Oculus Rift Goes From Prototype To Perfection


Perfection Has A Price.

Anyone who has touched earlier prototypes and now the final consumer version of the Rift can feel the difference. Thousands of hours of incredibly talented industrial designers, material scientists, packaging experts and software developers have made the consumer version of the Oculus Rift nothing short of perfect. From the enjoyably springy handle on the box, to the redesigned lighter and undeniably better headset, built in headphones, to the seamless setup process, fun teaser demos and the new oculus home world—it's pretty much perfect. The screen is crisp and the head tracking is wicked fast, no latency that I could detect, Oculus has spent it's Facebook cash well.

Oculus has made an amazing product with slick mass potential.

But at $599 plus requiring a suitably powerful computer (typically about $1,500) is pretty steep in a world with declining PC sales and the majority of gamers preferring the convenience of consoles. Also while it isn't a closed system, it certainly took a lot of cues from the Galaxy Gear VR platform, which doesn't allow you to run apps outside of the their own ecosystem. If feels closed—and that feels a little sad—but that's the unfortunate reality. Consumers for the most part like closed, easy and convenient. But for those of us who saw VR as a gateway to a cool and interesting cyberpunk future, it's a bit of downer.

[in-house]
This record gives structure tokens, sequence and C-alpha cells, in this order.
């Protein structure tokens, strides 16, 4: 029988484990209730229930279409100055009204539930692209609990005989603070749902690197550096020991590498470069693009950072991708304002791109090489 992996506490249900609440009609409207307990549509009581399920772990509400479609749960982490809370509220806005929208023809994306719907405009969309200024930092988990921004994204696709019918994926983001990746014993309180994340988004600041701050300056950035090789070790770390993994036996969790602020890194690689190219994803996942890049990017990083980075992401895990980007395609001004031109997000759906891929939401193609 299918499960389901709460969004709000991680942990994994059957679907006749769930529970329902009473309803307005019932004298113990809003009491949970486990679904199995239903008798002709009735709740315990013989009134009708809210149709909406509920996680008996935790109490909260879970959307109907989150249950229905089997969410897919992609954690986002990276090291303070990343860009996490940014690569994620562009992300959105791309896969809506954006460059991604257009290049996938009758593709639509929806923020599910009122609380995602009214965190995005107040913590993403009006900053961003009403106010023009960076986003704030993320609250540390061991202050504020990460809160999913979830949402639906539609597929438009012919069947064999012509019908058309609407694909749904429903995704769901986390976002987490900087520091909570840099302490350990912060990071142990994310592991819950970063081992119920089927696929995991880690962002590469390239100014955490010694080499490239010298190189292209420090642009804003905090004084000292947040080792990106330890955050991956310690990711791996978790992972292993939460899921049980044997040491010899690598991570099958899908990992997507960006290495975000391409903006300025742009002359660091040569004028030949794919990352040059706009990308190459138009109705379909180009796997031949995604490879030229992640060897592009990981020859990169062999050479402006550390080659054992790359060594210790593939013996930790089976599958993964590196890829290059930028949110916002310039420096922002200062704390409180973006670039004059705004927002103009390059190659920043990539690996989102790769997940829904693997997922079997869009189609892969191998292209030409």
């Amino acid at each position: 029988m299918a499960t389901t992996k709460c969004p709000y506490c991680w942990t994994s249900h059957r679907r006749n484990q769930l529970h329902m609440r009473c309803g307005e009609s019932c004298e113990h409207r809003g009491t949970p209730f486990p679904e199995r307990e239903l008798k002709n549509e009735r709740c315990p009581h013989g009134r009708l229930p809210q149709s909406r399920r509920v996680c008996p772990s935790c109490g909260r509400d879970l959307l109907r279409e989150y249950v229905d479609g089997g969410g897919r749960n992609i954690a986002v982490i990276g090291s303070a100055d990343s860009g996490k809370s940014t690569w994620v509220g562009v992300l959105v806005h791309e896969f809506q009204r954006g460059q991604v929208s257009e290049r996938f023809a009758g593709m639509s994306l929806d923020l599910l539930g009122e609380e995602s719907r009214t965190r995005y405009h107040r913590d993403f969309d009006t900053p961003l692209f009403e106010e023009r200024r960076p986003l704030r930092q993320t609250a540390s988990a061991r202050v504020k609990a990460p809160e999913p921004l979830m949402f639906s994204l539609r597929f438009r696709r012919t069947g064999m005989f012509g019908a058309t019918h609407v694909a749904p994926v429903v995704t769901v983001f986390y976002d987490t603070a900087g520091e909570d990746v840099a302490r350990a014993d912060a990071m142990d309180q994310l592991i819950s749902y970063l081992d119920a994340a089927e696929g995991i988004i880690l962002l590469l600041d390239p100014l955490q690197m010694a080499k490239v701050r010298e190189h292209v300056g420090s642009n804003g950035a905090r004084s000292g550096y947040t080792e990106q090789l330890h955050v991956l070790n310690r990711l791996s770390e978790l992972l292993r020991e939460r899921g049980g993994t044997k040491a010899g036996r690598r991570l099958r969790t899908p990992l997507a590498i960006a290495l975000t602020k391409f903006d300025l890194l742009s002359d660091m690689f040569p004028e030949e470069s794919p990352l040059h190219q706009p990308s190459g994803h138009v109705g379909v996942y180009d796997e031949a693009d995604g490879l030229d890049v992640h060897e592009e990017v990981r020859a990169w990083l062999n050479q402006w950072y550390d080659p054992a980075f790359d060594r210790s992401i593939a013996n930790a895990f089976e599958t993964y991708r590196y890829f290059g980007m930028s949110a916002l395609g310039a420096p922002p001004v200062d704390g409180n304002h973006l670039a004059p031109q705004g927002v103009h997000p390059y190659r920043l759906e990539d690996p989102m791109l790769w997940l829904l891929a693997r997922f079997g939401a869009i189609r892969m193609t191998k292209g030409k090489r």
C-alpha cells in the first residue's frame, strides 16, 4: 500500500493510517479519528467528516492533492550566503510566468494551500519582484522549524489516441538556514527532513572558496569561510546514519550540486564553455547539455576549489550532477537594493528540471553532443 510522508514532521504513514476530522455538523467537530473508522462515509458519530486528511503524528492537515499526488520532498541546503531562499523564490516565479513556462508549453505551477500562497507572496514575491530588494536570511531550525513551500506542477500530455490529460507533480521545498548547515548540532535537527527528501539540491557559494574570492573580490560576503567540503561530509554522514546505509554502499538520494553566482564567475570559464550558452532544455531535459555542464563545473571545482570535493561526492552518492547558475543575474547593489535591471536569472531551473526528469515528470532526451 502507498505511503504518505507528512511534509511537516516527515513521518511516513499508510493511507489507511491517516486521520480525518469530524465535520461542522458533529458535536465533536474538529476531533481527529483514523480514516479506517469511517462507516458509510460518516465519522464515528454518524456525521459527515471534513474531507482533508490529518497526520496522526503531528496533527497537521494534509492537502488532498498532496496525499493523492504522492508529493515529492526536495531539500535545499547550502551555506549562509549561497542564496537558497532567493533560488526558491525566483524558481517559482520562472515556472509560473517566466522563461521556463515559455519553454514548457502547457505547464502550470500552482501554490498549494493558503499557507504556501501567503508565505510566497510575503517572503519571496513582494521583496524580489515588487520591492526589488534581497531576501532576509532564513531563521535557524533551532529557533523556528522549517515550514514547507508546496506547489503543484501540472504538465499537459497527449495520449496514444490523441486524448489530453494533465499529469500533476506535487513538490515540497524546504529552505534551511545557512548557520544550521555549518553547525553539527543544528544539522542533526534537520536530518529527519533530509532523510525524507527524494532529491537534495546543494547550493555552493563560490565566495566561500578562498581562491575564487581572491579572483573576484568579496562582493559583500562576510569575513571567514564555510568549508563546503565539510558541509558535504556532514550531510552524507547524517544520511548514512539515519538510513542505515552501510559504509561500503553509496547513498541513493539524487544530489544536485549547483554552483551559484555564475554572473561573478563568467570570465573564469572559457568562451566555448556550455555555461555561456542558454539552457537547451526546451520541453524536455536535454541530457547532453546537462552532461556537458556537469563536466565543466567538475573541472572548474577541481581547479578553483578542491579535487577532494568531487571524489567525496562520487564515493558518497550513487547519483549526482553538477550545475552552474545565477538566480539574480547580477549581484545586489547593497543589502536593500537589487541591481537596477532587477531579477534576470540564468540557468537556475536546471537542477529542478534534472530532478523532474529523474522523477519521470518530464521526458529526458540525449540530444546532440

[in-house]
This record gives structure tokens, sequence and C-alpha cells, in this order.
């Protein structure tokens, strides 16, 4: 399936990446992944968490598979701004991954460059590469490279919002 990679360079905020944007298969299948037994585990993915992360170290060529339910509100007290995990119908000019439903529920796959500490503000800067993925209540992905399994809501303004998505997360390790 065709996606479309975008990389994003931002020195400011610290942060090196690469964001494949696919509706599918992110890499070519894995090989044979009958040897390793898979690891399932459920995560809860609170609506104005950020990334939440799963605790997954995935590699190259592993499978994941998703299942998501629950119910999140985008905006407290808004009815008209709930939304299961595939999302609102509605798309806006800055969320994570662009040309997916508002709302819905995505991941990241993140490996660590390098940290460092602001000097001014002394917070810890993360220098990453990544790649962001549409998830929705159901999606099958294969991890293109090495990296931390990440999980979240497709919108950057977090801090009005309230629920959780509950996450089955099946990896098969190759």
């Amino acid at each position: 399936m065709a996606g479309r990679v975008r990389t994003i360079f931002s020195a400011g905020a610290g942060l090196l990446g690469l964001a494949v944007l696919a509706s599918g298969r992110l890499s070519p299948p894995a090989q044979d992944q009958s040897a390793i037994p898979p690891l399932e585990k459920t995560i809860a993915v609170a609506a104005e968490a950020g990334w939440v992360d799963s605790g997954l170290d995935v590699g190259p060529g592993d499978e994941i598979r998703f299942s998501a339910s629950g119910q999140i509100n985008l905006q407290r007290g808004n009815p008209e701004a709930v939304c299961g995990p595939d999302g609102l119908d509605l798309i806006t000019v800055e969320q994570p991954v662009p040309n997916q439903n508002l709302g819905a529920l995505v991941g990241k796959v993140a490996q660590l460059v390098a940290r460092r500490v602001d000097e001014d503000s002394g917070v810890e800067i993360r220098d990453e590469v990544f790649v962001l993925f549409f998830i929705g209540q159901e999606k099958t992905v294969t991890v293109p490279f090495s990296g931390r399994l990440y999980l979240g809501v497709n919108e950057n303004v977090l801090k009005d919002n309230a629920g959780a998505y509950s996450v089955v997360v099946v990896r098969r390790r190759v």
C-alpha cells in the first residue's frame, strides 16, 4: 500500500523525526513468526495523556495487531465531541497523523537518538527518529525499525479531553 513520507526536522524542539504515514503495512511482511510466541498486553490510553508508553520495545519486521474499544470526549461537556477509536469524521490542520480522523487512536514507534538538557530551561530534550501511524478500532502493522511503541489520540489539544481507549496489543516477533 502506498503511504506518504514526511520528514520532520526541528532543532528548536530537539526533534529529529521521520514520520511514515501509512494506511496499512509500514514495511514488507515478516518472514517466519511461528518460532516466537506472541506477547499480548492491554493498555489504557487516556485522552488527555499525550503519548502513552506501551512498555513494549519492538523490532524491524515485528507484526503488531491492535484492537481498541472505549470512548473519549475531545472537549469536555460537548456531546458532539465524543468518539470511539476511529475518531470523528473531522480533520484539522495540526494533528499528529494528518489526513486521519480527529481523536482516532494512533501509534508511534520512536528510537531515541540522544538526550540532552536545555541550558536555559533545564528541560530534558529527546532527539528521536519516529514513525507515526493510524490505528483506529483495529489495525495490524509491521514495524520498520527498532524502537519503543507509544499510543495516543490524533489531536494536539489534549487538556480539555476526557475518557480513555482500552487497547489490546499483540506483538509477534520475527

Kevin Chow is checking out the Oculus in our New York workshop. (Image: Eric Grant)

Kevin Chow is checking out the Oculus in our New York workshop. (Image: Eric Grant)

Oculus has made an amazing product with slick mass potential, and for that they deserve to be rewarded. But I hope world-changing apps come along sooner than later to empower us in VR vs. just entertain and distract us with slick $60 games. 

Header image source: Business Insider

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